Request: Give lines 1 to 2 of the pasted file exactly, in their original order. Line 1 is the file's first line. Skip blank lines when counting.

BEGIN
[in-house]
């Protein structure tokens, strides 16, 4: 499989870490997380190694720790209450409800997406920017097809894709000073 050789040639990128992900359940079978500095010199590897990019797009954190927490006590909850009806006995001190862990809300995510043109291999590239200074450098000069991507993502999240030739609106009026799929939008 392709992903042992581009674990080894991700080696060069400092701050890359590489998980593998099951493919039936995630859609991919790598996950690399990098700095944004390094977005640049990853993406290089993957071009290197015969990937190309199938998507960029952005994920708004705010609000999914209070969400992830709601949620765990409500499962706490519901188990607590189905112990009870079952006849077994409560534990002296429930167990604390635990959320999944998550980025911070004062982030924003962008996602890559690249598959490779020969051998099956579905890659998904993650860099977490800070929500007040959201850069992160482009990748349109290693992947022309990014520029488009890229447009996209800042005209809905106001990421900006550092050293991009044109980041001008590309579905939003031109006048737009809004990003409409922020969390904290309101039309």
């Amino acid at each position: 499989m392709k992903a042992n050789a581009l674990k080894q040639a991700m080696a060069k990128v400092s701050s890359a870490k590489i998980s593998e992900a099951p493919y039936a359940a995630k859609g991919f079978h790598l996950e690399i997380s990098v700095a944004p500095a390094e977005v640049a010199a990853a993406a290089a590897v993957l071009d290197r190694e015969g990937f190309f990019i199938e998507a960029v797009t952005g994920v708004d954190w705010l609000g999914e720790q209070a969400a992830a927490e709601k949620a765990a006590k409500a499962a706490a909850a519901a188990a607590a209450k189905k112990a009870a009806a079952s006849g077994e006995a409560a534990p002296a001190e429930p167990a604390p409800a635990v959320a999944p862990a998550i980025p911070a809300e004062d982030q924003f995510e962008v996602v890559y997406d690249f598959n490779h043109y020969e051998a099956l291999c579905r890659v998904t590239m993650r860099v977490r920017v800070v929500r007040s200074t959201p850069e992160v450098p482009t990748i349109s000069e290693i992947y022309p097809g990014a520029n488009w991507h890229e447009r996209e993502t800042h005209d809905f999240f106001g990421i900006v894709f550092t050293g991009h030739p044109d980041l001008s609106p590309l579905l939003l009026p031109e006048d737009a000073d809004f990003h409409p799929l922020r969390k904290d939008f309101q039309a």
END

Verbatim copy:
[in-house]
């Protein structure tokens, strides 16, 4: 499989870490997380190694720790209450409800997406920017097809894709000073 050789040639990128992900359940079978500095010199590897990019797009954190927490006590909850009806006995001190862990809300995510043109291999590239200074450098000069991507993502999240030739609106009026799929939008 392709992903042992581009674990080894991700080696060069400092701050890359590489998980593998099951493919039936995630859609991919790598996950690399990098700095944004390094977005640049990853993406290089993957071009290197015969990937190309199938998507960029952005994920708004705010609000999914209070969400992830709601949620765990409500499962706490519901188990607590189905112990009870079952006849077994409560534990002296429930167990604390635990959320999944998550980025911070004062982030924003962008996602890559690249598959490779020969051998099956579905890659998904993650860099977490800070929500007040959201850069992160482009990748349109290693992947022309990014520029488009890229447009996209800042005209809905106001990421900006550092050293991009044109980041001008590309579905939003031109006048737009809004990003409409922020969390904290309101039309």